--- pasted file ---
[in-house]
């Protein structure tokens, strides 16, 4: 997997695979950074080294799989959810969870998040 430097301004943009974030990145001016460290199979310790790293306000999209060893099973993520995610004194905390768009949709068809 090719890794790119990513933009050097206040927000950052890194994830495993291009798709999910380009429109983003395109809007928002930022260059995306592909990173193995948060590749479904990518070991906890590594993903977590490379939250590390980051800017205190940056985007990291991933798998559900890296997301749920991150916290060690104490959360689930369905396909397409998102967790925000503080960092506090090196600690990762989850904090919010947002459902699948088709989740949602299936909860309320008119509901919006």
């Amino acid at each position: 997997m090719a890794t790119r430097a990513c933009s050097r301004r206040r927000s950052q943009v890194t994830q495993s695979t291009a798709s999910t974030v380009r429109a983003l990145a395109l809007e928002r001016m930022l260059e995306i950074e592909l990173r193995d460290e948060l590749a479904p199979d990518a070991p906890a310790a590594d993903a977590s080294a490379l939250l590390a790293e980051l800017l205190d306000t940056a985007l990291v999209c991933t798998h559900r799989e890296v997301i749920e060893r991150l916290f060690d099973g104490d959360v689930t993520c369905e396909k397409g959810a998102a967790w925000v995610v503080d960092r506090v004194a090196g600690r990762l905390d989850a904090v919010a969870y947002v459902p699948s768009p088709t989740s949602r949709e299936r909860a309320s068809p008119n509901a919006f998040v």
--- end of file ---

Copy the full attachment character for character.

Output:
[in-house]
């Protein structure tokens, strides 16, 4: 997997695979950074080294799989959810969870998040 430097301004943009974030990145001016460290199979310790790293306000999209060893099973993520995610004194905390768009949709068809 090719890794790119990513933009050097206040927000950052890194994830495993291009798709999910380009429109983003395109809007928002930022260059995306592909990173193995948060590749479904990518070991906890590594993903977590490379939250590390980051800017205190940056985007990291991933798998559900890296997301749920991150916290060690104490959360689930369905396909397409998102967790925000503080960092506090090196600690990762989850904090919010947002459902699948088709989740949602299936909860309320008119509901919006």
């Amino acid at each position: 997997m090719a890794t790119r430097a990513c933009s050097r301004r206040r927000s950052q943009v890194t994830q495993s695979t291009a798709s999910t974030v380009r429109a983003l990145a395109l809007e928002r001016m930022l260059e995306i950074e592909l990173r193995d460290e948060l590749a479904p199979d990518a070991p906890a310790a590594d993903a977590s080294a490379l939250l590390a790293e980051l800017l205190d306000t940056a985007l990291v999209c991933t798998h559900r799989e890296v997301i749920e060893r991150l916290f060690d099973g104490d959360v689930t993520c369905e396909k397409g959810a998102a967790w925000v995610v503080d960092r506090v004194a090196g600690r990762l905390d989850a904090v919010a969870y947002v459902p699948s768009p088709t989740s949602r949709e299936r909860a309320s068809p008119n509901a919006f998040v």